The Bishops said this, “Some things are best addressed by individuals, families, churches and charities; but when problems such as homelessness, hunger, drug addiction and mental illness are common to every community, it is A just and reasonable expectation that society will act cooperatively to address these problems.” 
The Bishops added, “It is not our intention to prescribe specific policy options, but to propose a moral basis for determining whether public policies serve justice.”
So what are we Catholics asked to do?   Advocate “on behalf of those who lack the basic rights of food and shelter, access to health care, a living wage and education and to ask difficult questions and search for solutions.”
            We are called to follow in the footsteps of Jesus, walking with, loving and healing those on the margins, those who are outcasts.
            In Evangelii Gaudium, Pope Francis said, “I want a Church which is poor and for the poor. They have much to teach us. ... We need to let ourselves be evangelized by them.”
            This quote kicks off the three-page Pastoral Letter.  You’ll find the letter in today’s bulletin.
            As Pope Francis reminds us, the poor “have much to teach us… We need to let ourselves be evangelized by them.”
            And that’s exactly what Kevin did. He evangelized our homeless outreach group the other night.
            We arrived on an evening when temperatures were in the mid-20s.  Kevin was under a bridge in his sleeping bag. Next to him was a young man dressed only in a pair of jeans and a t-shirt; no coat, no blanket, no food.  He was freezing.

            The man was clearly going through withdrawals from a drug addiction.  Kevin was talking to him and trying to get the man to stay by him.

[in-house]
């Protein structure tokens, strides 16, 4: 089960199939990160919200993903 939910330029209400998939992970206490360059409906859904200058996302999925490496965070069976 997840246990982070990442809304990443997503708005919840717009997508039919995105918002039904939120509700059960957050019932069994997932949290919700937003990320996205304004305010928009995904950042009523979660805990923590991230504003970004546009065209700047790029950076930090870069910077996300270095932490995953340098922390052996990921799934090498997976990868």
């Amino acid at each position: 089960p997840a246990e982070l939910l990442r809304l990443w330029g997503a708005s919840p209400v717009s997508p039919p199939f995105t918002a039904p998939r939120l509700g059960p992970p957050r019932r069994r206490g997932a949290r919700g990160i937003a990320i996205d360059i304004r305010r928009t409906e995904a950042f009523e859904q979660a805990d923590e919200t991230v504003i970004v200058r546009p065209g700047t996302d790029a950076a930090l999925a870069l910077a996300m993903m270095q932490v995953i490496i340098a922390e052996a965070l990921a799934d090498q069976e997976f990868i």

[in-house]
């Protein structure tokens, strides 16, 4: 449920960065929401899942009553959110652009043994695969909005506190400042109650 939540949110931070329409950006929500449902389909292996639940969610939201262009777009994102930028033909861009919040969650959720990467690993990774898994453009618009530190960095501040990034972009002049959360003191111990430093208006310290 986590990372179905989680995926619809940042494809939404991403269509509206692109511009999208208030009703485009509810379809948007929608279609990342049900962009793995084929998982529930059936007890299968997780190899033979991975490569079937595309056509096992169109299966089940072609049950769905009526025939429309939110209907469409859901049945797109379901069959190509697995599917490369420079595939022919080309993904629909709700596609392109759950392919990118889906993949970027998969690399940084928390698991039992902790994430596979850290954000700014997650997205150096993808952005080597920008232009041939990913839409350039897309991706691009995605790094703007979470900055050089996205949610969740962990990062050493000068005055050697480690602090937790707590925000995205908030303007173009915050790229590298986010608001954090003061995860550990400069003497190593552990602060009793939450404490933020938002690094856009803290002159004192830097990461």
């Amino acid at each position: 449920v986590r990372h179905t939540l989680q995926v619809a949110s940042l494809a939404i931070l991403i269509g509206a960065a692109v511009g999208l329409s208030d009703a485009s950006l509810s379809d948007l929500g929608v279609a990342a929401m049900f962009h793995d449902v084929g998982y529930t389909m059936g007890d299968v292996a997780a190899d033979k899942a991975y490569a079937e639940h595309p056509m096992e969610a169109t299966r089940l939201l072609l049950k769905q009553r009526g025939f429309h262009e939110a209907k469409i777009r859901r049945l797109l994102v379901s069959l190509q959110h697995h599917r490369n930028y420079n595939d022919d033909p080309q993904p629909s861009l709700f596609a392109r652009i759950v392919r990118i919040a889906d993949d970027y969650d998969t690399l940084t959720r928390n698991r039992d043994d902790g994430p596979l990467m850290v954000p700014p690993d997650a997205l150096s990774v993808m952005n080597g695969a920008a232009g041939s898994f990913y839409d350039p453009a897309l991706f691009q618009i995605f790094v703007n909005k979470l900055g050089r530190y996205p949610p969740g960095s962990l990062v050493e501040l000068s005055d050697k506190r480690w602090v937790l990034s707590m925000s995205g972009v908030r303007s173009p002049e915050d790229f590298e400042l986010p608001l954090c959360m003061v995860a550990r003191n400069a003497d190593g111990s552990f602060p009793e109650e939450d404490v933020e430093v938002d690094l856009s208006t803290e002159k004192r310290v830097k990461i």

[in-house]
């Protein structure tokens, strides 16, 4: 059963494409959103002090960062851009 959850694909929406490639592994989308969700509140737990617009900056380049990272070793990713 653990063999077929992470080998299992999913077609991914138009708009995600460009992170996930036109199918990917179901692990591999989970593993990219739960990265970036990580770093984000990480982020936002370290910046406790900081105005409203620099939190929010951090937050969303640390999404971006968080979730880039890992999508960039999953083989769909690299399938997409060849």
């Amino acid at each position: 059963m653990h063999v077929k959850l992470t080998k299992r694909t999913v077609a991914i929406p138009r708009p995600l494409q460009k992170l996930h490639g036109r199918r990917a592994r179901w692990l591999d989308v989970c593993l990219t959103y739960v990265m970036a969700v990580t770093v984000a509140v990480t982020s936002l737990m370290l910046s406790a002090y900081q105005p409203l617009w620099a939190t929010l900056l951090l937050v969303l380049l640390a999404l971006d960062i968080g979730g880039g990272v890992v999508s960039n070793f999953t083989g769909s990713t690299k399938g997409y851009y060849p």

Our group arrived with a car loaded with FEMA emergency blankets, food and water.  We spotted Kevin and grabbed blankets to help keep him warm in the frigid weather.
            The young man refused blankets and didn’t want much to do with us. He was pretty out of it.  But Kevin insisted we give a blanket to his neighbor, and food and water. We did as Kevin commanded. And watched as he lovingly took care of the man.
            A group of Everett high school students, including a young parishioner from our community, were out that night handing out bowls of hot chili to our friends on the streets. 
            This scene should help remind us of what the Bishops letter is all about. We are all neighbors.

            We are all called by God to love our neighbors as ourselves. It is not our place to justify ourselves by asking what the scholar of the Law who tested Jesus asked, “And who is my neighbor?”
As we recall, Jesus shared with the man the story of the Good Samaritan.  While the priest and Levite (or deacon) passed by the man beaten by robbers and laying on the side of the road, the Samaritan, (an outcast in the Jewish world) stopped and tended to the man.
When the scholar of the Law is asked by Jesus, “Which…, in your opinion, was neighbor to the robbers’ victim?”  He answered, “The one who treated him with mercy.” Jesus said to him, “Go and do likewise.”

 “Who is my Neighbor?”
Kevin knows.  The young people from Everett High School know. 
The question from our Bishops is do you?

And even if you do know, what direct action are you going to take to help with this crisis?